Fenland town's museum is on the move - but there is a mountain of work for volunteers to do first
Chatteris Museum is on the move and six months after it closed its doors to the public work continues a pace to pack everything up ready to go.
The popular town museum has been in its current location in Church Lane since the 1990s but limited space has made life difficult and at present the museum is also restricted in when it can open having to check with the town council, which shares the building, to organise events to ensure they don't coincide with meetings.
In June last year the Cambridgeshire and Peterborough Combined Authority announced it was giving £771,000 of match funding to buy the former Barclays Bank in Park Street and convert it into a suitable new home for the museum.
Then in September Chatteris Town Council, which has pledged £34,851 towards the costs of the project, submitted a planning application to Fenland District Council for the bank's conversion.
The aim is for the groundfloor to become the museum with accommodation on the first floor being let out and providing revenue.
Since then it has been all systems go behind the scenes. When the museum closed to the public a troupe of dedicated volunteers set about packing up all some 11,000 to 12,000 of its artefacts.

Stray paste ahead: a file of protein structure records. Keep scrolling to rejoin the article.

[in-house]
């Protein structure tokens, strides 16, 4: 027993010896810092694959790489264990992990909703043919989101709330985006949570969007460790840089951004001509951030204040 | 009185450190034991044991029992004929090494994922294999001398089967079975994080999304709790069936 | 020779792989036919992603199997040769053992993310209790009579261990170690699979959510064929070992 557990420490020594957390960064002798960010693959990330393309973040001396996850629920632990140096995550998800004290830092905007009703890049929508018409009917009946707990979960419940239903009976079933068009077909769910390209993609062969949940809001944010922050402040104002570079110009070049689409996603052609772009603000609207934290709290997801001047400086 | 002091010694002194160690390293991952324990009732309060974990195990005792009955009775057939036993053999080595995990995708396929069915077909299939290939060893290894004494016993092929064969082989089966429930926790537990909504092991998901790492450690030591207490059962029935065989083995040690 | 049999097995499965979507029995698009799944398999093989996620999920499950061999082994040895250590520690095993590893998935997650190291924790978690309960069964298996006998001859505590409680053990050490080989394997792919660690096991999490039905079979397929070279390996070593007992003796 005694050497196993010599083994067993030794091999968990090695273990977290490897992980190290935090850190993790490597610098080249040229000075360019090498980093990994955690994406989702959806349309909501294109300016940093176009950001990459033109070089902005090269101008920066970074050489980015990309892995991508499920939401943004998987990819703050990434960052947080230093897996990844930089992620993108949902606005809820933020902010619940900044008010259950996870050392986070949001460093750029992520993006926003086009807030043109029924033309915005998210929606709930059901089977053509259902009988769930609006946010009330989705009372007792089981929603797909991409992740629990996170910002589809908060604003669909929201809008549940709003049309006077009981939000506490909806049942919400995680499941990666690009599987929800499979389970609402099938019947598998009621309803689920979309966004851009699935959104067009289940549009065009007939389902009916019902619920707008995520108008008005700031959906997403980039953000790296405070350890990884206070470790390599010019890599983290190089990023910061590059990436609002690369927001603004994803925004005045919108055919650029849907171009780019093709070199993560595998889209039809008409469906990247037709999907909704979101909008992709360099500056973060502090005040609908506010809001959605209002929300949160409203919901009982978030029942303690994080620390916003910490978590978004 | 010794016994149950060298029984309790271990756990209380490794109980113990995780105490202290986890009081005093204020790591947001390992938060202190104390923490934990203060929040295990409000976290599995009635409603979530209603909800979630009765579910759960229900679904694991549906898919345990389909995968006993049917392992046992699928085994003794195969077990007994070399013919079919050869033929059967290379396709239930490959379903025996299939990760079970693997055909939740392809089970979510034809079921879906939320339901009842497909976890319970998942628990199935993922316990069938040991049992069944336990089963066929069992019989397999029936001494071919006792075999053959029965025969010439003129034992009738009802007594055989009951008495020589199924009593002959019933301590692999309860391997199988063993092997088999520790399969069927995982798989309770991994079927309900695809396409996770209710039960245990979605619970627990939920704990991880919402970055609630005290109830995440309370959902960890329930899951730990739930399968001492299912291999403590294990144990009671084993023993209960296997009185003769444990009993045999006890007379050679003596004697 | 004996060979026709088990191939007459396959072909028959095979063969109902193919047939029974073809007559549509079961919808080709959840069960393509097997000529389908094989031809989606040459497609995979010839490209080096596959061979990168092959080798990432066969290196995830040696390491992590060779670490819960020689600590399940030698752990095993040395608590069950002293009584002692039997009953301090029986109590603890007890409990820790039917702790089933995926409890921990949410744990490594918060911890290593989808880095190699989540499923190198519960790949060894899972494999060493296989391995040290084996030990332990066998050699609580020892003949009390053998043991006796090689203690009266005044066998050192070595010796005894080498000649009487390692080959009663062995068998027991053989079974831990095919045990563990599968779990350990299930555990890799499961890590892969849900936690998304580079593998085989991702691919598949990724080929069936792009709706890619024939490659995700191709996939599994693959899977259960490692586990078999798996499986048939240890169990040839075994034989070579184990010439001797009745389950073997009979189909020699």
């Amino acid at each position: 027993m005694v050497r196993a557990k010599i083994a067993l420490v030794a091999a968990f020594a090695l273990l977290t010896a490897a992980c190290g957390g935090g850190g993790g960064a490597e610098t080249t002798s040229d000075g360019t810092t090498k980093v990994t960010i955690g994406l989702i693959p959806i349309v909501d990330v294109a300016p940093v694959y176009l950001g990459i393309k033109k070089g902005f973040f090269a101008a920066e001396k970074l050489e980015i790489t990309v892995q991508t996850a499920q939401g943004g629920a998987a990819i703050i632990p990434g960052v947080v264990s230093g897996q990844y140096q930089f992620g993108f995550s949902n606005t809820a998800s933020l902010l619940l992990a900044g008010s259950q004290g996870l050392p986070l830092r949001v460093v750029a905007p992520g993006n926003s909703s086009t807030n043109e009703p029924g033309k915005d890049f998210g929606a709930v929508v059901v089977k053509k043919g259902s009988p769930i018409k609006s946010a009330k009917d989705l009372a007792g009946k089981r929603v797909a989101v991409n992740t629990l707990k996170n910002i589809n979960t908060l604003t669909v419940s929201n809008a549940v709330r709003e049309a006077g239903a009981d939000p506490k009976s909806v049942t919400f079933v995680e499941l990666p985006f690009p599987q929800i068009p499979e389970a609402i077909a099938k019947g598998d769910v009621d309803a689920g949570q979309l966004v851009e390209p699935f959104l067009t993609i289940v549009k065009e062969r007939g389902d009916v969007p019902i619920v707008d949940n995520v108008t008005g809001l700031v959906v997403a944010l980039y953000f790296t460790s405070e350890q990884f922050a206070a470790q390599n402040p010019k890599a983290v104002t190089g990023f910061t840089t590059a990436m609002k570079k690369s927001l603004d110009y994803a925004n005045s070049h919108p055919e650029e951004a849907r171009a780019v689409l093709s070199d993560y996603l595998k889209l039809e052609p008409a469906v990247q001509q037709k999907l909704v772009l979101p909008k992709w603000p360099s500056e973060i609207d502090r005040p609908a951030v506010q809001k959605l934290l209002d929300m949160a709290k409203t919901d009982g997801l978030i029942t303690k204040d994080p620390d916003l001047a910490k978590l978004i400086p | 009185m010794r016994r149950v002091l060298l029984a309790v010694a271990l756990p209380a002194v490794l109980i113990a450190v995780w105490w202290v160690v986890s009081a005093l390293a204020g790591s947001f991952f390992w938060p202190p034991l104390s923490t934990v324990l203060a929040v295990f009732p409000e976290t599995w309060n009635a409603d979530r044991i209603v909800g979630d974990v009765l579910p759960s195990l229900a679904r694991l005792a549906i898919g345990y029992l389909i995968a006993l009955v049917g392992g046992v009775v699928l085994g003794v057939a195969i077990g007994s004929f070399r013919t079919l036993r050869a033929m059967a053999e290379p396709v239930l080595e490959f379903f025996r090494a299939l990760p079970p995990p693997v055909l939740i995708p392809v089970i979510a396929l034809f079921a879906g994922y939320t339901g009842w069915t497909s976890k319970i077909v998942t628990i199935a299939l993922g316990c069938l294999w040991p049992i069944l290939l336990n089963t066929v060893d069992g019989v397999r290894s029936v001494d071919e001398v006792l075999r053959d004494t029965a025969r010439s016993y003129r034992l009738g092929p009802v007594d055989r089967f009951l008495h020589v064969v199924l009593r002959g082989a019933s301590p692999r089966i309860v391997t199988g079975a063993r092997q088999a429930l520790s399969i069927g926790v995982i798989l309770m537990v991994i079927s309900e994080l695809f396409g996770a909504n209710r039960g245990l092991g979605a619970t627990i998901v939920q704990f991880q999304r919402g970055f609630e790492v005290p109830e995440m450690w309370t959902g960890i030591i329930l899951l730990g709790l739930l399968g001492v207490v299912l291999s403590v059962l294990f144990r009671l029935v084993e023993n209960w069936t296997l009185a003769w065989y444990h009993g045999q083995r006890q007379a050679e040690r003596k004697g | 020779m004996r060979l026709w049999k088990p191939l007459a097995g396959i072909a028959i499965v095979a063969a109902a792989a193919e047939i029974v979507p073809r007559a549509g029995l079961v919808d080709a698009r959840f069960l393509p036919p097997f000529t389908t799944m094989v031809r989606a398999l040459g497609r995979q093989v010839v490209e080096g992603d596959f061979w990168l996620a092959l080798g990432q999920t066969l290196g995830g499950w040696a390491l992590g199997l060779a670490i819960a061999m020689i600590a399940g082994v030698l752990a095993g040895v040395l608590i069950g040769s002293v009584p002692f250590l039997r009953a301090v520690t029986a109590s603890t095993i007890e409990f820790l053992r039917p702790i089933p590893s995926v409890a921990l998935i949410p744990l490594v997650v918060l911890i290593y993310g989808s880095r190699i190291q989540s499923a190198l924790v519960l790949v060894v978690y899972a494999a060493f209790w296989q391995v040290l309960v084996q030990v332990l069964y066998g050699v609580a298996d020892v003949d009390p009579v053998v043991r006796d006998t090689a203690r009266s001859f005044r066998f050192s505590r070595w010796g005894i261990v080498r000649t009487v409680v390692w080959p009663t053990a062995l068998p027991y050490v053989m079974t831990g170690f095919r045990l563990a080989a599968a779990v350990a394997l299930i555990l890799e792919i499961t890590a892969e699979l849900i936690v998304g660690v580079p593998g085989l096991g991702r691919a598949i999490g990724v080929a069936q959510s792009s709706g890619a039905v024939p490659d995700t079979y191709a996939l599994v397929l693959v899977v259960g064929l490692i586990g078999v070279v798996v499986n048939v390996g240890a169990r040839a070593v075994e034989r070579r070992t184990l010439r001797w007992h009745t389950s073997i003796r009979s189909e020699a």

It is hoped the move will take place in late this year with plans for the museum to re-open to the public either around Christmas or early in the New Year.
Sue Spooner, whose husband Andrew was a past curator, is leading the band of volunteers who are meticulously checking, cataloguing and packing every item.
She said: "It is a mammoth task, we started six months ago and we are slowly processing every item. Those that were on display are being checked and packed, and those that were in storage are also being checked, repacked and catalogued.
"Every item has to be checked and recorded and then packed carefully so it is not damaged in transit. We have to keep everything in storage at the right temperature - heat, light and moisture can cause untold damage.
"With the many dozens of costumes we have going back to the Victorian era we have to also make sure they are safe from the dreaded moth.